Her standard crew numbered 103 officers and 1,962 enlisted men. The crew was divided into twelve divisions of between 180 and 220 men. The first six divisions were assigned to the ship's armaments, divisions one through four for the main and secondary batteries and five and six manning anti-aircraft guns. The seventh division consisted of specialists, including cooks and carpenters, and the eighth division consisted of ammunition handlers. The radio operators, signalmen, and quartermasters were assigned to the ninth division. The last three divisions were the engine room personnel. When Bismarck left port, fleet staff, prize crews, and war correspondents increased the crew complement to over 2,200 men. Roughly 200 of the engine room personnel came from the light cruiser Karlsruhe, which had been lost during Operation Weserübung, the German invasion of Norway. Her crew published a ship's newspaper titled Die Schiffsglocke (The Ship's Bell); this paper was only published once, on 23 April 1941 by the commander of the engineering department, Gerhard Junack.
Bismarck was armed with eight 38 cm SK C/34 guns arranged in four twin gun turrets: two super-firing turrets forward—"Anton" and "Bruno"—and two aft—"Caesar" and "Dora". Her secondary armament consisted of twelve 15 cm (5.9 in) L/55 guns, sixteen 10.5 cm (4.1 in) L/65 and sixteen 3.7 cm (1.5 in) L/83, and twelve 2 cm (0.79 in) anti-aircraft guns. Bismarck also carried four Arado Ar 196 reconnaissance floatplanes, with a single large hangar and a double-ended catapult.The ship's main belt was 320 mm (13 in) thick and was covered by a pair of upper and main armoured decks that were 50 mm (2.0 in) and 100 to 120 mm (3.9 to 4.7 in) thick, respectively. The 38 cm (15 in) turrets were protected by 360 mm (14.2 in) thick faces and 220 mm (8.7 in) thick sides.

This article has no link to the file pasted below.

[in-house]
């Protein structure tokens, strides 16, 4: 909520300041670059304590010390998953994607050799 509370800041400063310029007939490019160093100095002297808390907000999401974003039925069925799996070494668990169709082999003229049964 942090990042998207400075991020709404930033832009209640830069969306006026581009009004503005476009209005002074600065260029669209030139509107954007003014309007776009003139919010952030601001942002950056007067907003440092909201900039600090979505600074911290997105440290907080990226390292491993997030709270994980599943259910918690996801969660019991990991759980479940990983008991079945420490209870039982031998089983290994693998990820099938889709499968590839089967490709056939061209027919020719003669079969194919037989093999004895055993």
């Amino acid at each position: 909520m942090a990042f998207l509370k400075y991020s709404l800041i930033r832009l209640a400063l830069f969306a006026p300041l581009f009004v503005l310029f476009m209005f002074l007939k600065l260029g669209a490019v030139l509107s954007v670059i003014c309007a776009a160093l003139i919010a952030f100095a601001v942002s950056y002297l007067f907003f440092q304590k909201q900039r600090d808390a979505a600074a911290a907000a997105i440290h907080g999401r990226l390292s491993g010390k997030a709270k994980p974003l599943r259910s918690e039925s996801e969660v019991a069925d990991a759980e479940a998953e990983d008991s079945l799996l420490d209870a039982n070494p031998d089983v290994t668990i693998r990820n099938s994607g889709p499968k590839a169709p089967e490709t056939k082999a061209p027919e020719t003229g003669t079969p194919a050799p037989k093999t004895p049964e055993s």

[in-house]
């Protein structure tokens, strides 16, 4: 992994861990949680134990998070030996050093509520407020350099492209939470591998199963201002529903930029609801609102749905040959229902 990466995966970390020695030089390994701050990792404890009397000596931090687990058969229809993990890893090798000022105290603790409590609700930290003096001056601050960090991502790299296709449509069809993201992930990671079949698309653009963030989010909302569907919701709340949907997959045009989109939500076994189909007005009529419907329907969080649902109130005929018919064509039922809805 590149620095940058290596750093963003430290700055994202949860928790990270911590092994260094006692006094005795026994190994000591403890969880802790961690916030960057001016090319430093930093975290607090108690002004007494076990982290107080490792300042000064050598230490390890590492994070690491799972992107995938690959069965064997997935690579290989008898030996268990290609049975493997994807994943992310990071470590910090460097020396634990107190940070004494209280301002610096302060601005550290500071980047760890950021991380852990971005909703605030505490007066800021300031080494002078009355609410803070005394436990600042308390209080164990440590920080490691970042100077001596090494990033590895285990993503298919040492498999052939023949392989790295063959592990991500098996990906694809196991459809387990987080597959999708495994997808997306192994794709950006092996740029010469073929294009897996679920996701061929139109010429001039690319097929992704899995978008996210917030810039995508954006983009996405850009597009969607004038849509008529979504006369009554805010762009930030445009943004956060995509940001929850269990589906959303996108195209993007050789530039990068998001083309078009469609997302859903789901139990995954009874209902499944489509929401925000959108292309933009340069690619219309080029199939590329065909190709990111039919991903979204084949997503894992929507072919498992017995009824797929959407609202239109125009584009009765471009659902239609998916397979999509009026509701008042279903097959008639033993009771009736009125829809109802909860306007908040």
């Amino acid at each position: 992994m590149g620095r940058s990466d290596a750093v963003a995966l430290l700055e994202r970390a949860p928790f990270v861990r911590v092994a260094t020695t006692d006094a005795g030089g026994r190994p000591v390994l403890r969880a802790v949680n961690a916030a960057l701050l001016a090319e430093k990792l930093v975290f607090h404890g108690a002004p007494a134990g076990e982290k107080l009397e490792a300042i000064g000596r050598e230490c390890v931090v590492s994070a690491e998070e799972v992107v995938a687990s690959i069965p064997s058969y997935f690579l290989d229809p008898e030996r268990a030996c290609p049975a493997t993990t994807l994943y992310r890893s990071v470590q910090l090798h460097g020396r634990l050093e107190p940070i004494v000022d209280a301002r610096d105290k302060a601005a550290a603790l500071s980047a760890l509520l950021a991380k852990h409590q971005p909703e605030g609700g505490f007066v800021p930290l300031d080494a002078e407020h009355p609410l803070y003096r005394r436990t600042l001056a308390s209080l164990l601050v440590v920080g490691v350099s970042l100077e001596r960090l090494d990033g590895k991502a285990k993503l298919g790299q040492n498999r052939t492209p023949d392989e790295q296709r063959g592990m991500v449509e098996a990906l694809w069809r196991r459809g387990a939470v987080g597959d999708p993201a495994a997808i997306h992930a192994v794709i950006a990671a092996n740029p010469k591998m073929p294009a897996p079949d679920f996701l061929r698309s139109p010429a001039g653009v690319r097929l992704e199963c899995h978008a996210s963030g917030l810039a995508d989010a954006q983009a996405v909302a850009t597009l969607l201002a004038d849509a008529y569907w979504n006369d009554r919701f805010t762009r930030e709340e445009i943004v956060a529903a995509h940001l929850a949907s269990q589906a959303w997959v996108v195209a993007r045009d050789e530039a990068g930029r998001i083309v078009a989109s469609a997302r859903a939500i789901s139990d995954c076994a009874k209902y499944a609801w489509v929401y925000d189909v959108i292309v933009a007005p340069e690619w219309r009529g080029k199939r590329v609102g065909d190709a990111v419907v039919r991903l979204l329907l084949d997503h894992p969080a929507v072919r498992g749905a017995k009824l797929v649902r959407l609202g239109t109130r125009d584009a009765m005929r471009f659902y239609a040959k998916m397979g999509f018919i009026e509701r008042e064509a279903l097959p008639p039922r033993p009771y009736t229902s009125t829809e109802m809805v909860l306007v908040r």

Discovery by Robert BallardThe wreck of Bismarck was discovered on 8 June 1989 by Dr Robert Ballard, the oceanographer responsible for finding the RMS Titanic. Bismarck was found to be resting upright at a depth of approximately 4,791 m (15,719 ft), about 650 km (400 mi) west of Brest. The ship struck an extinct underwater volcano, which rose some 1,000 m (3,300 ft) above the surrounding abyssal plain, triggering a 2 km (1.2 mi) landslide. Bismarck slid down the mountain, coming to a stop two-thirds down.
Ballard's survey found no underwater penetrations of the ship's fully armoured citadel. Eight holes were found in the hull, one on the starboard side and seven on the port side, all above the waterline. One of the holes is in the deck, on the bow's starboard side. The angle and shape indicates the shell that created the hole was fired from Bismarck's port side and struck the starboard anchor chain. The anchor chain has disappeared down this hole. Six holes are amidships, three shell fragments pierced the upper splinter belt, and one made a hole in the main armour belt. Further aft a huge hole is visible, parallel to the aircraft catapult, on the deck. It is unclear whether this was a result of an internal magazine explosion due to a shell penetration of the ship's armour. The submersibles recorded no sign of a shell penetration through the main or side armour that could have caused this; it is likely that the shell penetrated the deck armour only. Huge dents showed that many of the 14 inch shells fired by King George V bounced off the German belt armour.
Ballard noted that he found no evidence of the internal implosions that occur when a hull that is not fully flooded sinks. The surrounding water, which has much greater pressure than the air in the hull, would crush the ship. Instead, Ballard points out that the hull is in relatively good condition; he states simply that "Bismarck did not implode." This suggests that Bismarck's compartments were flooded when the ship sank, supporting the scuttling theory. Ballard added "we found a hull that appears whole and relatively undamaged by the descent and impact". They concluded that the direct cause of sinking was scuttling: sabotage of engine-room valves by her crew, as claimed by German survivors. Ballard kept the wreck's exact location a secret to prevent other divers from taking artifacts from the ship, a practice he considered a form of grave robbing.